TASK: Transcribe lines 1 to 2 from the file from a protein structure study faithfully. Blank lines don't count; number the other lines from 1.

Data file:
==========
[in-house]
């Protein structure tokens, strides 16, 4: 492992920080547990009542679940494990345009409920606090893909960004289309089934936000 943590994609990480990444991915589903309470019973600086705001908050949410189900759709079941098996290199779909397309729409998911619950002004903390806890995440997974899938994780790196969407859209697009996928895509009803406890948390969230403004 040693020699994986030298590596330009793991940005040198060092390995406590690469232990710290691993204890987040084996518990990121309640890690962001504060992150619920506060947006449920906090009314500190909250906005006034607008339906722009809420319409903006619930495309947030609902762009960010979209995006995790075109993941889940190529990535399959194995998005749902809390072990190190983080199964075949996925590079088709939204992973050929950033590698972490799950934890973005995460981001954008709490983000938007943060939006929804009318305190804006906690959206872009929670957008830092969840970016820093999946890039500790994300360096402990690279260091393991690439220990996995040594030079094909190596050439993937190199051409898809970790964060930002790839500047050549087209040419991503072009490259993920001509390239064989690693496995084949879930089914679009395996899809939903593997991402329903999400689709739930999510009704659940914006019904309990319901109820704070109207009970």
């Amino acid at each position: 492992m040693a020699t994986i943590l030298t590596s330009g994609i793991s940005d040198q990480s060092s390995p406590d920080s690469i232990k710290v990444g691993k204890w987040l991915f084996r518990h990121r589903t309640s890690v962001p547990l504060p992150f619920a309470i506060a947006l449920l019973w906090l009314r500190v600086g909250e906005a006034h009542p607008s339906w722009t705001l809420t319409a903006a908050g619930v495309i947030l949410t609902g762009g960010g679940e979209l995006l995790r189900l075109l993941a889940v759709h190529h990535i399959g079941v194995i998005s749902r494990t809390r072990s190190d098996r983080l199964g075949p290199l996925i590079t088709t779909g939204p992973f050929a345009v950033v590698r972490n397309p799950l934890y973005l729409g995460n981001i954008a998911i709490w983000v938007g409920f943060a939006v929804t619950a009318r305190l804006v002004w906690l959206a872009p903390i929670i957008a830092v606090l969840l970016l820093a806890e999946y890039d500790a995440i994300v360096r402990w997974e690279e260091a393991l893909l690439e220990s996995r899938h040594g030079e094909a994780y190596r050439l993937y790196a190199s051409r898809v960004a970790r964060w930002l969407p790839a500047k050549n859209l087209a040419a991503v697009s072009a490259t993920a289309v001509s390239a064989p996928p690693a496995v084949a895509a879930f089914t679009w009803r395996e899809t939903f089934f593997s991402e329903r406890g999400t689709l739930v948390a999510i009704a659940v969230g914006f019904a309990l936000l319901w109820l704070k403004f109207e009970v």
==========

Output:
[in-house]
């Protein structure tokens, strides 16, 4: 492992920080547990009542679940494990345009409920606090893909960004289309089934936000 943590994609990480990444991915589903309470019973600086705001908050949410189900759709079941098996290199779909397309729409998911619950002004903390806890995440997974899938994780790196969407859209697009996928895509009803406890948390969230403004 040693020699994986030298590596330009793991940005040198060092390995406590690469232990710290691993204890987040084996518990990121309640890690962001504060992150619920506060947006449920906090009314500190909250906005006034607008339906722009809420319409903006619930495309947030609902762009960010979209995006995790075109993941889940190529990535399959194995998005749902809390072990190190983080199964075949996925590079088709939204992973050929950033590698972490799950934890973005995460981001954008709490983000938007943060939006929804009318305190804006906690959206872009929670957008830092969840970016820093999946890039500790994300360096402990690279260091393991690439220990996995040594030079094909190596050439993937190199051409898809970790964060930002790839500047050549087209040419991503072009490259993920001509390239064989690693496995084949879930089914679009395996899809939903593997991402329903999400689709739930999510009704659940914006019904309990319901109820704070109207009970």